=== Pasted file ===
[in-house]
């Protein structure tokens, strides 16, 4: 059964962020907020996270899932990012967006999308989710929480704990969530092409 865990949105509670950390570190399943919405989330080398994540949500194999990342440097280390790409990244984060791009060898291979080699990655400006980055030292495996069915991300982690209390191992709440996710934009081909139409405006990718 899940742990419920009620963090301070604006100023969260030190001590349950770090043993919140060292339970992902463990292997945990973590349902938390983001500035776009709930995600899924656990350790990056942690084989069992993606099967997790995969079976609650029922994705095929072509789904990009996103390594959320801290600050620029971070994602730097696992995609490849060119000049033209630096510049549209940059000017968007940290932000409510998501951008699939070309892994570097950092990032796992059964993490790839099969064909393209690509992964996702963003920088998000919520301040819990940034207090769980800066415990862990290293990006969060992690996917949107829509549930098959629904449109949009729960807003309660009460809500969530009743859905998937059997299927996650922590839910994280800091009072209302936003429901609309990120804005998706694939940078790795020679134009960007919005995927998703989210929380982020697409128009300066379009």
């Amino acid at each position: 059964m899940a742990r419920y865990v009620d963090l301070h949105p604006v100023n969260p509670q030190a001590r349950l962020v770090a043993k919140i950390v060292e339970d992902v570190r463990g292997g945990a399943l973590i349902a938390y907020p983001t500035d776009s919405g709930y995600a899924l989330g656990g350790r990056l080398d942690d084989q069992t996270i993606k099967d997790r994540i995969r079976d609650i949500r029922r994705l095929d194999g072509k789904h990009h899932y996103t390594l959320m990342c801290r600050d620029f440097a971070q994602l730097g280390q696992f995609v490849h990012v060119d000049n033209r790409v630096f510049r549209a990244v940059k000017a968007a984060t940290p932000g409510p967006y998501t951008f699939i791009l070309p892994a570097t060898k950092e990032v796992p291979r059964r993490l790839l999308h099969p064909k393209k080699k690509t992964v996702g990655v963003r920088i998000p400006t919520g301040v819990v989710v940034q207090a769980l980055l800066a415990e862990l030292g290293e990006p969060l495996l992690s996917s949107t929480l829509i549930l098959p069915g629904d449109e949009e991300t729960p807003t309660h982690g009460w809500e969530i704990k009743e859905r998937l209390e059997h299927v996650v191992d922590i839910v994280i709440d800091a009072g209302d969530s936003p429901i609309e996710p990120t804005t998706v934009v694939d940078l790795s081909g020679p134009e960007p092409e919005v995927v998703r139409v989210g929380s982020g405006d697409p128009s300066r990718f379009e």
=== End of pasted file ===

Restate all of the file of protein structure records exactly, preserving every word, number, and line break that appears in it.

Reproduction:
[in-house]
């Protein structure tokens, strides 16, 4: 059964962020907020996270899932990012967006999308989710929480704990969530092409 865990949105509670950390570190399943919405989330080398994540949500194999990342440097280390790409990244984060791009060898291979080699990655400006980055030292495996069915991300982690209390191992709440996710934009081909139409405006990718 899940742990419920009620963090301070604006100023969260030190001590349950770090043993919140060292339970992902463990292997945990973590349902938390983001500035776009709930995600899924656990350790990056942690084989069992993606099967997790995969079976609650029922994705095929072509789904990009996103390594959320801290600050620029971070994602730097696992995609490849060119000049033209630096510049549209940059000017968007940290932000409510998501951008699939070309892994570097950092990032796992059964993490790839099969064909393209690509992964996702963003920088998000919520301040819990940034207090769980800066415990862990290293990006969060992690996917949107829509549930098959629904449109949009729960807003309660009460809500969530009743859905998937059997299927996650922590839910994280800091009072209302936003429901609309990120804005998706694939940078790795020679134009960007919005995927998703989210929380982020697409128009300066379009």
């Amino acid at each position: 059964m899940a742990r419920y865990v009620d963090l301070h949105p604006v100023n969260p509670q030190a001590r349950l962020v770090a043993k919140i950390v060292e339970d992902v570190r463990g292997g945990a399943l973590i349902a938390y907020p983001t500035d776009s919405g709930y995600a899924l989330g656990g350790r990056l080398d942690d084989q069992t996270i993606k099967d997790r994540i995969r079976d609650i949500r029922r994705l095929d194999g072509k789904h990009h899932y996103t390594l959320m990342c801290r600050d620029f440097a971070q994602l730097g280390q696992f995609v490849h990012v060119d000049n033209r790409v630096f510049r549209a990244v940059k000017a968007a984060t940290p932000g409510p967006y998501t951008f699939i791009l070309p892994a570097t060898k950092e990032v796992p291979r059964r993490l790839l999308h099969p064909k393209k080699k690509t992964v996702g990655v963003r920088i998000p400006t919520g301040v819990v989710v940034q207090a769980l980055l800066a415990e862990l030292g290293e990006p969060l495996l992690s996917s949107t929480l829509i549930l098959p069915g629904d449109e949009e991300t729960p807003t309660h982690g009460w809500e969530i704990k009743e859905r998937l209390e059997h299927v996650v191992d922590i839910v994280i709440d800091a009072g209302d969530s936003p429901i609309e996710p990120t804005t998706v934009v694939d940078l790795s081909g020679p134009e960007p092409e919005v995927v998703r139409v989210g929380s982020g405006d697409p128009s300066r990718f379009e």